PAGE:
Tuesday, February 14, 2012
Happy Valentine's Day
But that's usually the problem with this day (and a lot of "romantic" holidays), they don't exceed our expectations and so they become a constant source of disappointment and fear. The person in the relationship with the high expectations is disappointed and the person who fails to meet those expectations becomes afraid. The cycle continues, year after year, holiday after holiday, until everyone just wants to give up.
There's another option though. You don't have to give up on romance or celebrating love on the fourteenth day of February. But instead of expecting others to live up to your expectations, you can choose to show them love. It's a powerful switch.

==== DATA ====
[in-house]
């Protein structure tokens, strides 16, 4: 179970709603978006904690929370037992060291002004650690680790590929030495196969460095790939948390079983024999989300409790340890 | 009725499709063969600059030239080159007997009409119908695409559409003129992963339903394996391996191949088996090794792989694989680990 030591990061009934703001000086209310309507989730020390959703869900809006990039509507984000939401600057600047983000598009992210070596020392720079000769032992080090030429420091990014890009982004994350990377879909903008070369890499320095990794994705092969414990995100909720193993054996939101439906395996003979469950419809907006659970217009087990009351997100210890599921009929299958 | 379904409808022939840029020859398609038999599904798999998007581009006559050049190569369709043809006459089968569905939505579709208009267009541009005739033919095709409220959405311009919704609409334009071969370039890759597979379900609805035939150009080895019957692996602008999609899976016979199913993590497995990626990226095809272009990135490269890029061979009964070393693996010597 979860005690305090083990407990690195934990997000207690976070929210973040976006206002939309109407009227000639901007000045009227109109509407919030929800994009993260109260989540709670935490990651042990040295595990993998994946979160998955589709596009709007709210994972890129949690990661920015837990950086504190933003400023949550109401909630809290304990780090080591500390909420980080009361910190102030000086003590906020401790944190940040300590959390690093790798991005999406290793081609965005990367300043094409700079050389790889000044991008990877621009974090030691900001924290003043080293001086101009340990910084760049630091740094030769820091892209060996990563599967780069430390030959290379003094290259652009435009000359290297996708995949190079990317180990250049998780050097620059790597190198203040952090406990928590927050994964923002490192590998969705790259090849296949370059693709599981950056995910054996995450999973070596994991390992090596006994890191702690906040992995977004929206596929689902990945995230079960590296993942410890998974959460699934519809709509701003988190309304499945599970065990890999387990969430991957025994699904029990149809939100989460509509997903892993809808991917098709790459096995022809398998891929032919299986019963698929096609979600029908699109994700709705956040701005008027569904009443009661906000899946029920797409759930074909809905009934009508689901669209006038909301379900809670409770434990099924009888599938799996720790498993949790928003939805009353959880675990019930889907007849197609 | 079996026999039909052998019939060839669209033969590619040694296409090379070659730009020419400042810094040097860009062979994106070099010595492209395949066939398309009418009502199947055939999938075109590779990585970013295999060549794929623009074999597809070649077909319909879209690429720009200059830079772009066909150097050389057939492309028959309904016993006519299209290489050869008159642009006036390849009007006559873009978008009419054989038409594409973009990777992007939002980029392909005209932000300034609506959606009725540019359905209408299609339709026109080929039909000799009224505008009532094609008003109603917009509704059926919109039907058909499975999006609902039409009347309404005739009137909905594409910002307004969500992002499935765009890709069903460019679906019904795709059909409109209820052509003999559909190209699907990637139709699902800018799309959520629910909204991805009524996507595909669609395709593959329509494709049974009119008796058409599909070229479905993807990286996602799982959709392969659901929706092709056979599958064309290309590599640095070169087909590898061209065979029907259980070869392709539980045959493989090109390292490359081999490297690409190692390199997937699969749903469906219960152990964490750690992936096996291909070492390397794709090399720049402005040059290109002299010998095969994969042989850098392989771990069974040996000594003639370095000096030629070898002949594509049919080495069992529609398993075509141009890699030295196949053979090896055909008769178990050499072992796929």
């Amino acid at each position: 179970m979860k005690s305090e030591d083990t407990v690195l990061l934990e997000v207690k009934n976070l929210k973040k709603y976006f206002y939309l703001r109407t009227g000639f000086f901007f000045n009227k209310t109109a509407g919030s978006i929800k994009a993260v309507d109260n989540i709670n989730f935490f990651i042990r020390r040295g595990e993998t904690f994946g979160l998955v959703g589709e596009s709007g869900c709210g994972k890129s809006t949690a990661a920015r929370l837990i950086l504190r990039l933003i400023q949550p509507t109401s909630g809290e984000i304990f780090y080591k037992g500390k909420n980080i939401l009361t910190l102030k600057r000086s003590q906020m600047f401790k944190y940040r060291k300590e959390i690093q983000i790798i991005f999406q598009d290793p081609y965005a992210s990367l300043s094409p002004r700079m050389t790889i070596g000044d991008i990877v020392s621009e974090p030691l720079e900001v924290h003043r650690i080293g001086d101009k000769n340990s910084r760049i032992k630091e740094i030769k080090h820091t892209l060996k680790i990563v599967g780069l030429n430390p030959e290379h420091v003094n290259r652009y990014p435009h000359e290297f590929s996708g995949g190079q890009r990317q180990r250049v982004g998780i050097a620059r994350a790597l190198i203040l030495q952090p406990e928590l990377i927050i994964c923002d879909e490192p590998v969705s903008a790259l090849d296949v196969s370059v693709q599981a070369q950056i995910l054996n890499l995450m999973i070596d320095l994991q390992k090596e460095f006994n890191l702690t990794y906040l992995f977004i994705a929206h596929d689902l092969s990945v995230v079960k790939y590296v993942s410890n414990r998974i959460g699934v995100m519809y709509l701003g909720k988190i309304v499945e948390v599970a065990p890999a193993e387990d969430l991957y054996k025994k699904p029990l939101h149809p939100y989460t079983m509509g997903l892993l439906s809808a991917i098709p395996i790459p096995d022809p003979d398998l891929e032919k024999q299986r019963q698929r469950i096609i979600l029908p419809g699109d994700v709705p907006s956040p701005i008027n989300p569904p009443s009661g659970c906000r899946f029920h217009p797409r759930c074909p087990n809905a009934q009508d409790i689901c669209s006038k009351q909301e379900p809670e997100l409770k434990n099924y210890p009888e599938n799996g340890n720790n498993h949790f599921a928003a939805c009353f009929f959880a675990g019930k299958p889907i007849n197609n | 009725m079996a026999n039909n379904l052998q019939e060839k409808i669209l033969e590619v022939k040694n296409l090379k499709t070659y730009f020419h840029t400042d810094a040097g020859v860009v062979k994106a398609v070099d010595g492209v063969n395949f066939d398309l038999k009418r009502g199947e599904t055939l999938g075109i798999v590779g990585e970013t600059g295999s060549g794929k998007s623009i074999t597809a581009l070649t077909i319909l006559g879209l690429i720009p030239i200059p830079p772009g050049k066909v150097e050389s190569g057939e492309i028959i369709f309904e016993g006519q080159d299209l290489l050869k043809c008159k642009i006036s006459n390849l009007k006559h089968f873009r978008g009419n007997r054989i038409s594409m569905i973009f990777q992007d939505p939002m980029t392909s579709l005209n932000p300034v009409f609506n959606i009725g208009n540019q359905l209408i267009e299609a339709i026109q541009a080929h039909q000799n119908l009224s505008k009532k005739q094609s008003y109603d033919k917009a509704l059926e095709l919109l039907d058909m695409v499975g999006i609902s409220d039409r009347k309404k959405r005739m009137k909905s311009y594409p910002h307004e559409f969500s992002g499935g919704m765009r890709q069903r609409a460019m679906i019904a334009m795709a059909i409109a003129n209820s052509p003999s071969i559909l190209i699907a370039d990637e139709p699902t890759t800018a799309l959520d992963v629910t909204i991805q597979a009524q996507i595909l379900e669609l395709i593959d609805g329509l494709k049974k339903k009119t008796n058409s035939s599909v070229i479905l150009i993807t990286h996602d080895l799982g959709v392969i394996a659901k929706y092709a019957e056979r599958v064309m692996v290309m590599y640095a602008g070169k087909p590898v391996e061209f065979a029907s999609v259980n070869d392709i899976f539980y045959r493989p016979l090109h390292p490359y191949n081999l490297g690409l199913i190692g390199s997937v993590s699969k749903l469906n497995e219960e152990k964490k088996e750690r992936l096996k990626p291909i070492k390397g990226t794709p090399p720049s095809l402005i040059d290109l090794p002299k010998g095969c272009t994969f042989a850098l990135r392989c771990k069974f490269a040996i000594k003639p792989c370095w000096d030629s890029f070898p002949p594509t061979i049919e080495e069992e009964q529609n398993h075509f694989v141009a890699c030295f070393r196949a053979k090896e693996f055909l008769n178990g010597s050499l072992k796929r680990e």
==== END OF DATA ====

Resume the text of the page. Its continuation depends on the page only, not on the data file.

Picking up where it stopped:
Instead of the cycle of disappointment and fear, you'll start to see a cycle of surprise and delight. The pleasant surprise of being loved will delight the person who has, up to this point, been afraid of romantic holidays. After time, that delight will be returned as surprise to the person who started it all. It may not happen the first time (or the second or the third, if you're several cycles into fear and disappointment), but eventually you'll turn things around and move toward surprise and delight.
How can you change your expectations for Valentine's Day?
Note: this post was inspired by Breanna Newbill of Dollar Store Mom and the book Love and Respect.